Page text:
Tuesday, 24 July 2012

John Riccitiello Talks About the Present and Future

Overconfidence, or do the musings of EA's CEO have a point?

Love it or loathe it EA is still one of the largest gaming companies in North America. Yet despite holding franchises like Battlefield, Mass Effect, Dragon Age, Need for Speed, The Sims, and others, it's been one of the many businesses that have been seeing a decline in stock and are looking to be taking some losses as of late.

The interesting thing here is that John Riccitiello, the current CEO of the company, doesn't really see this as the case, as he expounded upon in a recent interview with CNBC. It's a fifteen minute long interview that unfortunately doesn't have a text copy anywhere, but I believe that it's worth listening to.

I'd already covered that EA seems to be quite eager to be one of the early adopters of an all digital media delivery method, and it seems that they will not be dissuaded from that in spite of some of the current downtrend. Riccitiello cites the investors own lack of knowledge regarding the kind of gaming that's currently going on; that being digital gaming, social gaming, and microtransactions. These are the factors that he believes have lead to the downtrend in the stocks and the sales numbers for games as of late.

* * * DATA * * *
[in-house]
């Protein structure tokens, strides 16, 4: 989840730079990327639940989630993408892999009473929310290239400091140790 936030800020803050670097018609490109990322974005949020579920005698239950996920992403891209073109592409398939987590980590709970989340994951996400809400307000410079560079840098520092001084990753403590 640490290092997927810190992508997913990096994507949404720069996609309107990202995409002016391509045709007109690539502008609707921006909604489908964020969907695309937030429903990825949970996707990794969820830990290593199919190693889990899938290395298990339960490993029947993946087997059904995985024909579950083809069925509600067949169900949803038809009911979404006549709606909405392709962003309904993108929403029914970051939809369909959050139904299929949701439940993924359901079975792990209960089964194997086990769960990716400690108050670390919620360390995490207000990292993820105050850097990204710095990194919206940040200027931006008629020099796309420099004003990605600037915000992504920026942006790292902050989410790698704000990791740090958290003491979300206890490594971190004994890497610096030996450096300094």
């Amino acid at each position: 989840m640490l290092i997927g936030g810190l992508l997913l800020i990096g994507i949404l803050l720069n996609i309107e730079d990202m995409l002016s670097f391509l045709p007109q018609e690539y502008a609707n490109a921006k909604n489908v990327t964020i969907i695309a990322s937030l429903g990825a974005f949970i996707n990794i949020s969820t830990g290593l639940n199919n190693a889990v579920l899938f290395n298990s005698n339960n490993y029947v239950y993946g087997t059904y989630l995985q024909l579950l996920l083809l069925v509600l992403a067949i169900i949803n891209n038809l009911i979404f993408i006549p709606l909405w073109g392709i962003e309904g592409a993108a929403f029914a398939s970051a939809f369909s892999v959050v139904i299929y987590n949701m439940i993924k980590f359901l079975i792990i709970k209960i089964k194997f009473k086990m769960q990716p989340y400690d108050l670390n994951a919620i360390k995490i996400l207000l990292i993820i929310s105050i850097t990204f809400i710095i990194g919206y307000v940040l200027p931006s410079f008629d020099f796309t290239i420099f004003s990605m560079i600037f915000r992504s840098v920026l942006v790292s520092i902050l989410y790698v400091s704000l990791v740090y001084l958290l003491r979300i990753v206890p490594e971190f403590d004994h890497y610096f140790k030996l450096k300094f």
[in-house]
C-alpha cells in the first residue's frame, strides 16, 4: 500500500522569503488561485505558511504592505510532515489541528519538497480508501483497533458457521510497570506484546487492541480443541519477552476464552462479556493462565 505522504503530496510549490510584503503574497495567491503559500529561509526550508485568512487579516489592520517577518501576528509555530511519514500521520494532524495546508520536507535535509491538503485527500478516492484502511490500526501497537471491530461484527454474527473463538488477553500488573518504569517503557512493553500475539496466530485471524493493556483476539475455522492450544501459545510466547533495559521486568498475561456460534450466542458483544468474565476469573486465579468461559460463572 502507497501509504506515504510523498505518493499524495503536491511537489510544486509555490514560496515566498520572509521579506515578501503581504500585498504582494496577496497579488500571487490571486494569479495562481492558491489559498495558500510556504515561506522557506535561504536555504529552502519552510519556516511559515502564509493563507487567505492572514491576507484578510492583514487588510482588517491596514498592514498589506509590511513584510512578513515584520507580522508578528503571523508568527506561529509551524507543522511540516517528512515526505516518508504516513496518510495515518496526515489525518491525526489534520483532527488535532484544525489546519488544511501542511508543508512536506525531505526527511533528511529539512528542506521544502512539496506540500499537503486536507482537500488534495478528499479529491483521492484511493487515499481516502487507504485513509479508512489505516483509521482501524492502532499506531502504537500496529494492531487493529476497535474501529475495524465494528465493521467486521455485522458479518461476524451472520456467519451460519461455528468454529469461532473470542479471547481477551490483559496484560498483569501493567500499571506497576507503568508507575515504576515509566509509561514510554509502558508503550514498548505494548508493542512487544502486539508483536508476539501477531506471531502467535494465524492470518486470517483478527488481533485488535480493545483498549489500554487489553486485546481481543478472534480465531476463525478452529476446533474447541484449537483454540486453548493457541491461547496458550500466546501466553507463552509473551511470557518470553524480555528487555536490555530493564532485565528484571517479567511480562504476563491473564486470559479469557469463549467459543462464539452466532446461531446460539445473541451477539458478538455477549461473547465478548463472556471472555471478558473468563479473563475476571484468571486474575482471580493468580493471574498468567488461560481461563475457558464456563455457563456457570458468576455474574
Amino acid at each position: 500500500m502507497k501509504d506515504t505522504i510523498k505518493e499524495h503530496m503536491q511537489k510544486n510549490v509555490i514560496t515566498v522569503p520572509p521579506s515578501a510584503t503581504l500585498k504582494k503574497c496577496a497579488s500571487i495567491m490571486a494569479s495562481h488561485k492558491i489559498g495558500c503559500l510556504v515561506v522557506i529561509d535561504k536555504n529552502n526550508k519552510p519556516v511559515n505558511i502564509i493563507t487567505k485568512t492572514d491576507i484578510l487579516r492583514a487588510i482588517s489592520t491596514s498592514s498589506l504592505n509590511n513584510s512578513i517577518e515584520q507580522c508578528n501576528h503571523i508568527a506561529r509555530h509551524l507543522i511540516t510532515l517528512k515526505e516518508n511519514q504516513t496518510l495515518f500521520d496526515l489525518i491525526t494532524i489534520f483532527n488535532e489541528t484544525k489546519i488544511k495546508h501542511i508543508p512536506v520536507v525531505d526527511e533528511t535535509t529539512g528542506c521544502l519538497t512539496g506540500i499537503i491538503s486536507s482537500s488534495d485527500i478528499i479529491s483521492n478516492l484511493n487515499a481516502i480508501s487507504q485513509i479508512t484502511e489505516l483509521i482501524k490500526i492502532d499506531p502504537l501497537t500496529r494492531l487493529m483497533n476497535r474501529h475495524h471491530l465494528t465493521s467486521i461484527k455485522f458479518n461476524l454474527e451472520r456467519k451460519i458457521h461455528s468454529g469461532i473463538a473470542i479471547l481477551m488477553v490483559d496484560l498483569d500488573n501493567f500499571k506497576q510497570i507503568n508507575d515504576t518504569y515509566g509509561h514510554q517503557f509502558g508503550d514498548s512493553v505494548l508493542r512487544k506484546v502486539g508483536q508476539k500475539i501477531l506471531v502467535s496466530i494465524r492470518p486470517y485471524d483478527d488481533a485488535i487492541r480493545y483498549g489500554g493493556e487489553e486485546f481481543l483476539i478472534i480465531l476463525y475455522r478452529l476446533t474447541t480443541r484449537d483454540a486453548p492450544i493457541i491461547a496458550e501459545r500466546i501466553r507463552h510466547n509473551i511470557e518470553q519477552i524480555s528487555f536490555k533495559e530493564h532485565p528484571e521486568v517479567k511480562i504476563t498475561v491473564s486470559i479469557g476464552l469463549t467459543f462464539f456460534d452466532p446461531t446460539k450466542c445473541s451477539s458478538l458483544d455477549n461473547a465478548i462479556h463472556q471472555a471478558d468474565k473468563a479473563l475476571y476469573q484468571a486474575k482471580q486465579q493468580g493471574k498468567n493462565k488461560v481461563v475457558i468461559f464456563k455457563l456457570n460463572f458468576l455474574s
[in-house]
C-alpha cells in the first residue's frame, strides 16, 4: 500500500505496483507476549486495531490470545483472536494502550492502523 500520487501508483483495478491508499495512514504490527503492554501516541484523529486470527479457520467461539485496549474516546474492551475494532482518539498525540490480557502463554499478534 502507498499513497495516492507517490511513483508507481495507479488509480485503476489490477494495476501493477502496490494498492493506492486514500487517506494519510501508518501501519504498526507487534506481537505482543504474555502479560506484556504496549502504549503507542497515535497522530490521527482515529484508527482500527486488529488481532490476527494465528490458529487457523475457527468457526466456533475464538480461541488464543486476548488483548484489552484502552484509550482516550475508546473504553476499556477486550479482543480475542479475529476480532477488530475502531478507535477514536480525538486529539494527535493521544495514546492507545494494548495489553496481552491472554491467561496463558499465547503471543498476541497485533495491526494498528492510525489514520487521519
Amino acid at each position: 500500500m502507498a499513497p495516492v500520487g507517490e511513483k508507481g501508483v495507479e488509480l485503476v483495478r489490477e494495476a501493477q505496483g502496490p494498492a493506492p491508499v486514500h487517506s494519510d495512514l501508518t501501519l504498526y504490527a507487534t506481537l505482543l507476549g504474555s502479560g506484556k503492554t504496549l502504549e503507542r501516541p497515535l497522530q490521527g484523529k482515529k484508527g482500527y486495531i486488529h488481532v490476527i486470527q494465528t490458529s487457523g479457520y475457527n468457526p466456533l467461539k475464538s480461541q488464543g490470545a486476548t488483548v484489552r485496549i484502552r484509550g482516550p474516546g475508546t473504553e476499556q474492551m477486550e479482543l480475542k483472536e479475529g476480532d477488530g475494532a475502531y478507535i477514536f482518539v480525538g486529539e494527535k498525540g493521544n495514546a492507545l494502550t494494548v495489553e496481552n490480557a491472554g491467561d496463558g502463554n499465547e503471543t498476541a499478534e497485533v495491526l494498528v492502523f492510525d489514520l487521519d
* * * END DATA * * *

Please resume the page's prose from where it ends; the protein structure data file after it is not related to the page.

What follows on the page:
Riccitiello would say that the numbers mean nothing, because they only track the initial sales of games, rather than tracking things like DLC, Microtransactions, subscription services and the like. The idea he puts forth is that EA and others are moving from a product based business to a service based business.

The major angle that Riccitiello is taking is that the budget needs to shift partially from making the games to finding the actual audience and then keeping them coming back. I can understand where that point of view is coming from, but I'm not sure that I completely agree with it.

I think that there is some inherent danger in this kind of gamble, one that sees a different, but not radically different. Companies like Zynga are losing money (not that you'll see me complaining about that) and while I'm hesitant to say that the kind of experience they offer has hit the wall in terms of sustainability and profitability, I think that it's not the golden profit train that it was once lauded as by some of the industry insiders.

I think that EA would do well to remember that one of the key parts to keeping an audience is also not pissing them off, something that EA hasn't been doing very well as of late. Certainly you can grow a userbase even with a remarkably simple game: things like Angry Birds prove that, but at the same time you can't pull crap like DRM and bait-and-switch microtransaction fonts and expect people to stick around.

Whether EA is actually moving in a better direction because of all of this really does remain to be seen. I suppose that I'll hardly be the only person watching, given that their success or failure will show other companies where to tread.

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